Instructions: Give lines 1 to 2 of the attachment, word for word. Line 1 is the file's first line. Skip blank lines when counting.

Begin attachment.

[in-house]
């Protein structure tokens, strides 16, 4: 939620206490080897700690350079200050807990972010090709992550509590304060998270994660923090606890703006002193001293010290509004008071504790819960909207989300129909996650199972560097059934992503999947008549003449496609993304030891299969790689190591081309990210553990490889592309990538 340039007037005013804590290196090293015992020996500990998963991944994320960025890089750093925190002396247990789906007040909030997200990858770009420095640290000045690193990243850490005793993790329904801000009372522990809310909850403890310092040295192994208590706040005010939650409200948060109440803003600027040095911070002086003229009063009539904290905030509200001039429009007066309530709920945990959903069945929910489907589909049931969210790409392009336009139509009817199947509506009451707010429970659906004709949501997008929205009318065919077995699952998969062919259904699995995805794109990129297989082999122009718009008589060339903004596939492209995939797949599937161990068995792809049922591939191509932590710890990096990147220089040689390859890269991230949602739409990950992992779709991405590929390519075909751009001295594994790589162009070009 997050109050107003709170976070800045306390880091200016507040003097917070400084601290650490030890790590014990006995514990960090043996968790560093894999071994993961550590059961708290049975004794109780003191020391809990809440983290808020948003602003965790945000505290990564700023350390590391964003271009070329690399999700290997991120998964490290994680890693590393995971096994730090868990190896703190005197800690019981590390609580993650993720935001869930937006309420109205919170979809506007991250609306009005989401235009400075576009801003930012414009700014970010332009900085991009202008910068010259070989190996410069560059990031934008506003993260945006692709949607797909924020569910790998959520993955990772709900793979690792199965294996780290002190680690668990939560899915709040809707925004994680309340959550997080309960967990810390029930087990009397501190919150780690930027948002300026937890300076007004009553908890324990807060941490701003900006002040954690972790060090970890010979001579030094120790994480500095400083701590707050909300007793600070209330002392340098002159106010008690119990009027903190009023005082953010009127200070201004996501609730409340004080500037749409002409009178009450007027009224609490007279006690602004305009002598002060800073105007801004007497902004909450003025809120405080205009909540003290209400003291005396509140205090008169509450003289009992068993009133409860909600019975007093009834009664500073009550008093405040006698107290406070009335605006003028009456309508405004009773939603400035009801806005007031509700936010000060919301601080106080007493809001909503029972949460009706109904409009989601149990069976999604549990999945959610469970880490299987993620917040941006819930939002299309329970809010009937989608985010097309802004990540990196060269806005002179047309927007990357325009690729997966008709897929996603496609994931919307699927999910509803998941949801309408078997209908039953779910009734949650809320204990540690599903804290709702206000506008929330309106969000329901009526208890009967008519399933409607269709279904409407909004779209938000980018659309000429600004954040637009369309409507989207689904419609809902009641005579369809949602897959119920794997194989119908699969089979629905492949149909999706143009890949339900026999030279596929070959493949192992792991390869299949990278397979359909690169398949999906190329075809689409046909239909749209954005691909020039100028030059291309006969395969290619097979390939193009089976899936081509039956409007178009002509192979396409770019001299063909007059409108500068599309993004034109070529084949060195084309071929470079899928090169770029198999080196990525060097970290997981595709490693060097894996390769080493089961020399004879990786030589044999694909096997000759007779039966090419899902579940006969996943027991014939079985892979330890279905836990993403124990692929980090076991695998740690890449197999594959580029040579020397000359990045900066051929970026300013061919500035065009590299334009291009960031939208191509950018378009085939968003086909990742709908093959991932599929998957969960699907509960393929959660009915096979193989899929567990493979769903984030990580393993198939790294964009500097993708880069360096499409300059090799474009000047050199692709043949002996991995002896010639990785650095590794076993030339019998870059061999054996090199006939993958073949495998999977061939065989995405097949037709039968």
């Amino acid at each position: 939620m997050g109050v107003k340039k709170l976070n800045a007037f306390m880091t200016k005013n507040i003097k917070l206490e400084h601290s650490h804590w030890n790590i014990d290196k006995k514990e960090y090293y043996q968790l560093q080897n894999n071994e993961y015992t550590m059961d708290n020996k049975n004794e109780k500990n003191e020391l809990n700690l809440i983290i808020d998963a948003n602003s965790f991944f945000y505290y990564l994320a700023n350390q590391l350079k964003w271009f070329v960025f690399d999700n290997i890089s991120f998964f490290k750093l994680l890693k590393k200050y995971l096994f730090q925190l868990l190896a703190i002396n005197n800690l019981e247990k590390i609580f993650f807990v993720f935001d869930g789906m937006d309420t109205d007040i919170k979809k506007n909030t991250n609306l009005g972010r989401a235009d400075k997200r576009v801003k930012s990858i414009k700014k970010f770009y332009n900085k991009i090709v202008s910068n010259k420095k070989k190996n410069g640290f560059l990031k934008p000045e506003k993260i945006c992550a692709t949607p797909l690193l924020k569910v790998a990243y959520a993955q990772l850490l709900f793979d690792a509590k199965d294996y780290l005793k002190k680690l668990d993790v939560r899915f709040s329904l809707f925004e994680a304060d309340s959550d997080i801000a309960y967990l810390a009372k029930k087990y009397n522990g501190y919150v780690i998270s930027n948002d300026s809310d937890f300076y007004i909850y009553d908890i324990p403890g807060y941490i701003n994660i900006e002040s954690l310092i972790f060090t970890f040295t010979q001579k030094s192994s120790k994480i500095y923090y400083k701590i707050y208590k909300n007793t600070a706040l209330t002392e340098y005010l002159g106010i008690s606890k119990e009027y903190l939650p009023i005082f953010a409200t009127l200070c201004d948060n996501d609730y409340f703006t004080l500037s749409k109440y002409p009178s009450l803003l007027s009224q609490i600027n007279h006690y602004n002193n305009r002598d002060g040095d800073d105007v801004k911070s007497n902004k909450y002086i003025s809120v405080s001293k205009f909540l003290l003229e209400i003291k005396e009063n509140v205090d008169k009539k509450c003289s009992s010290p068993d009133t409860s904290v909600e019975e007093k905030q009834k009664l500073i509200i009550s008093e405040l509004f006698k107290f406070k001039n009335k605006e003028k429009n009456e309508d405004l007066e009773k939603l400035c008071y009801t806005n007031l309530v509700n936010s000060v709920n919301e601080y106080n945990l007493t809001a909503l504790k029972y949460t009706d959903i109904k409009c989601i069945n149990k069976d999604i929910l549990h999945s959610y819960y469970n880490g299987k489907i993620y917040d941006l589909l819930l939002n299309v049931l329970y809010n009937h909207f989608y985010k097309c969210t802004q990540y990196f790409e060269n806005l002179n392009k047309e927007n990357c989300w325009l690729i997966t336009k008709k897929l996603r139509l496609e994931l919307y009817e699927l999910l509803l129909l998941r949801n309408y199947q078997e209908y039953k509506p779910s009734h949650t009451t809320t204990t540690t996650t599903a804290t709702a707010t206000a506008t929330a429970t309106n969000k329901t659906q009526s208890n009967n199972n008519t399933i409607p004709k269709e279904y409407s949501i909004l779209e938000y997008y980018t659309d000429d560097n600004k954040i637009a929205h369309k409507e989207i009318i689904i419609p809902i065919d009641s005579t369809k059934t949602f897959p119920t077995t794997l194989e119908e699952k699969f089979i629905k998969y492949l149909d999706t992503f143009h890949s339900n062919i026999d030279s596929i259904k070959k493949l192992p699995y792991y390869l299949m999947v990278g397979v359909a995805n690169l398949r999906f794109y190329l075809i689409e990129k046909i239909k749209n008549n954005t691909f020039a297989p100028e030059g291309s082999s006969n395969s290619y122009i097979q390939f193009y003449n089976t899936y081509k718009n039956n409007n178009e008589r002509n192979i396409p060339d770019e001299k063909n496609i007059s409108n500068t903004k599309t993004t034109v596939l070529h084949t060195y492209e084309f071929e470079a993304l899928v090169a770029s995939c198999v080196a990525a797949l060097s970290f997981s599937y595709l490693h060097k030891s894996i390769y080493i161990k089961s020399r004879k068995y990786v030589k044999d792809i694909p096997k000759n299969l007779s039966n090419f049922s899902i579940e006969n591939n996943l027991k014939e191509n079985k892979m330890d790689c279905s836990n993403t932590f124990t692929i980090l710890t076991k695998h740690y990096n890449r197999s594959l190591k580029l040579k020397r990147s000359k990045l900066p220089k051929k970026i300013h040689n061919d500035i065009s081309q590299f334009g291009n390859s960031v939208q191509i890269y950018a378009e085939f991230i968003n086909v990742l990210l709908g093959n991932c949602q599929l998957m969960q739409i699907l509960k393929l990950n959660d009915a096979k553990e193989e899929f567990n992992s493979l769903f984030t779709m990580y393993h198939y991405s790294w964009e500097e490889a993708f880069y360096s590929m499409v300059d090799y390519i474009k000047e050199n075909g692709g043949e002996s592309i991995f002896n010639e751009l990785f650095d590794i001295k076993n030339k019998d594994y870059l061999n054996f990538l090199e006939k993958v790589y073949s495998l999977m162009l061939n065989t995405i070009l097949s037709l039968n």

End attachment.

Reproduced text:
[in-house]
């Protein structure tokens, strides 16, 4: 939620206490080897700690350079200050807990972010090709992550509590304060998270994660923090606890703006002193001293010290509004008071504790819960909207989300129909996650199972560097059934992503999947008549003449496609993304030891299969790689190591081309990210553990490889592309990538 340039007037005013804590290196090293015992020996500990998963991944994320960025890089750093925190002396247990789906007040909030997200990858770009420095640290000045690193990243850490005793993790329904801000009372522990809310909850403890310092040295192994208590706040005010939650409200948060109440803003600027040095911070002086003229009063009539904290905030509200001039429009007066309530709920945990959903069945929910489907589909049931969210790409392009336009139509009817199947509506009451707010429970659906004709949501997008929205009318065919077995699952998969062919259904699995995805794109990129297989082999122009718009008589060339903004596939492209995939797949599937161990068995792809049922591939191509932590710890990096990147220089040689390859890269991230949602739409990950992992779709991405590929390519075909751009001295594994790589162009070009 997050109050107003709170976070800045306390880091200016507040003097917070400084601290650490030890790590014990006995514990960090043996968790560093894999071994993961550590059961708290049975004794109780003191020391809990809440983290808020948003602003965790945000505290990564700023350390590391964003271009070329690399999700290997991120998964490290994680890693590393995971096994730090868990190896703190005197800690019981590390609580993650993720935001869930937006309420109205919170979809506007991250609306009005989401235009400075576009801003930012414009700014970010332009900085991009202008910068010259070989190996410069560059990031934008506003993260945006692709949607797909924020569910790998959520993955990772709900793979690792199965294996780290002190680690668990939560899915709040809707925004994680309340959550997080309960967990810390029930087990009397501190919150780690930027948002300026937890300076007004009553908890324990807060941490701003900006002040954690972790060090970890010979001579030094120790994480500095400083701590707050909300007793600070209330002392340098002159106010008690119990009027903190009023005082953010009127200070201004996501609730409340004080500037749409002409009178009450007027009224609490007279006690602004305009002598002060800073105007801004007497902004909450003025809120405080205009909540003290209400003291005396509140205090008169509450003289009992068993009133409860909600019975007093009834009664500073009550008093405040006698107290406070009335605006003028009456309508405004009773939603400035009801806005007031509700936010000060919301601080106080007493809001909503029972949460009706109904409009989601149990069976999604549990999945959610469970880490299987993620917040941006819930939002299309329970809010009937989608985010097309802004990540990196060269806005002179047309927007990357325009690729997966008709897929996603496609994931919307699927999910509803998941949801309408078997209908039953779910009734949650809320204990540690599903804290709702206000506008929330309106969000329901009526208890009967008519399933409607269709279904409407909004779209938000980018659309000429600004954040637009369309409507989207689904419609809902009641005579369809949602897959119920794997194989119908699969089979629905492949149909999706143009890949339900026999030279596929070959493949192992792991390869299949990278397979359909690169398949999906190329075809689409046909239909749209954005691909020039100028030059291309006969395969290619097979390939193009089976899936081509039956409007178009002509192979396409770019001299063909007059409108500068599309993004034109070529084949060195084309071929470079899928090169770029198999080196990525060097970290997981595709490693060097894996390769080493089961020399004879990786030589044999694909096997000759007779039966090419899902579940006969996943027991014939079985892979330890279905836990993403124990692929980090076991695998740690890449197999594959580029040579020397000359990045900066051929970026300013061919500035065009590299334009291009960031939208191509950018378009085939968003086909990742709908093959991932599929998957969960699907509960393929959660009915096979193989899929567990493979769903984030990580393993198939790294964009500097993708880069360096499409300059090799474009000047050199692709043949002996991995002896010639990785650095590794076993030339019998870059061999054996090199006939993958073949495998999977061939065989995405097949037709039968």